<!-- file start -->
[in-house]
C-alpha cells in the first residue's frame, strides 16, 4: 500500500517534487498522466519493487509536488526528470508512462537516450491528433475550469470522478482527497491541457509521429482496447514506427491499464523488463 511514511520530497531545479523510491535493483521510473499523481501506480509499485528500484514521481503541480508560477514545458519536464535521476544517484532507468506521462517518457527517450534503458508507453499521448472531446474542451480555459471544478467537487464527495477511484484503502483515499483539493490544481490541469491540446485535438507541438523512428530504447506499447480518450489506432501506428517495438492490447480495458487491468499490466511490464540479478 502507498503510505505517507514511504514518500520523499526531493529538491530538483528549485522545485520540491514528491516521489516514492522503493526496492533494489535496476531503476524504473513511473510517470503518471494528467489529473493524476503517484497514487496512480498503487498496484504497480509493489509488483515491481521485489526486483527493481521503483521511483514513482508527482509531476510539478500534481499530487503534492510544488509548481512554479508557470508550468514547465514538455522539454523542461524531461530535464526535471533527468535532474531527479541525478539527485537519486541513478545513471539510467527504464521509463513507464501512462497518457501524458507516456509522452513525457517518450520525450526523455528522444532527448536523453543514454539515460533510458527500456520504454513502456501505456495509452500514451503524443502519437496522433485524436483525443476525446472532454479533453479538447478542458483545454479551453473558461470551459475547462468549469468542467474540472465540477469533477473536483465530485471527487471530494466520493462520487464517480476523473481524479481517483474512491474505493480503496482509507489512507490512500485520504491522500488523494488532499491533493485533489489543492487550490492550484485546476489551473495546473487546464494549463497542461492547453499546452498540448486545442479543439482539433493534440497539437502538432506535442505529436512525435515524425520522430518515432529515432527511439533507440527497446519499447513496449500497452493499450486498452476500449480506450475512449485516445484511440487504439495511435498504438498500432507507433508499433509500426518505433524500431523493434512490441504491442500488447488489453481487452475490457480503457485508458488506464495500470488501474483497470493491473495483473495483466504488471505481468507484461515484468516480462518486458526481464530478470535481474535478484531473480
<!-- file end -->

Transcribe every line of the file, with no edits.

[in-house]
C-alpha cells in the first residue's frame, strides 16, 4: 500500500517534487498522466519493487509536488526528470508512462537516450491528433475550469470522478482527497491541457509521429482496447514506427491499464523488463 511514511520530497531545479523510491535493483521510473499523481501506480509499485528500484514521481503541480508560477514545458519536464535521476544517484532507468506521462517518457527517450534503458508507453499521448472531446474542451480555459471544478467537487464527495477511484484503502483515499483539493490544481490541469491540446485535438507541438523512428530504447506499447480518450489506432501506428517495438492490447480495458487491468499490466511490464540479478 502507498503510505505517507514511504514518500520523499526531493529538491530538483528549485522545485520540491514528491516521489516514492522503493526496492533494489535496476531503476524504473513511473510517470503518471494528467489529473493524476503517484497514487496512480498503487498496484504497480509493489509488483515491481521485489526486483527493481521503483521511483514513482508527482509531476510539478500534481499530487503534492510544488509548481512554479508557470508550468514547465514538455522539454523542461524531461530535464526535471533527468535532474531527479541525478539527485537519486541513478545513471539510467527504464521509463513507464501512462497518457501524458507516456509522452513525457517518450520525450526523455528522444532527448536523453543514454539515460533510458527500456520504454513502456501505456495509452500514451503524443502519437496522433485524436483525443476525446472532454479533453479538447478542458483545454479551453473558461470551459475547462468549469468542467474540472465540477469533477473536483465530485471527487471530494466520493462520487464517480476523473481524479481517483474512491474505493480503496482509507489512507490512500485520504491522500488523494488532499491533493485533489489543492487550490492550484485546476489551473495546473487546464494549463497542461492547453499546452498540448486545442479543439482539433493534440497539437502538432506535442505529436512525435515524425520522430518515432529515432527511439533507440527497446519499447513496449500497452493499450486498452476500449480506450475512449485516445484511440487504439495511435498504438498500432507507433508499433509500426518505433524500431523493434512490441504491442500488447488489453481487452475490457480503457485508458488506464495500470488501474483497470493491473495483473495483466504488471505481468507484461515484468516480462518486458526481464530478470535481474535478484531473480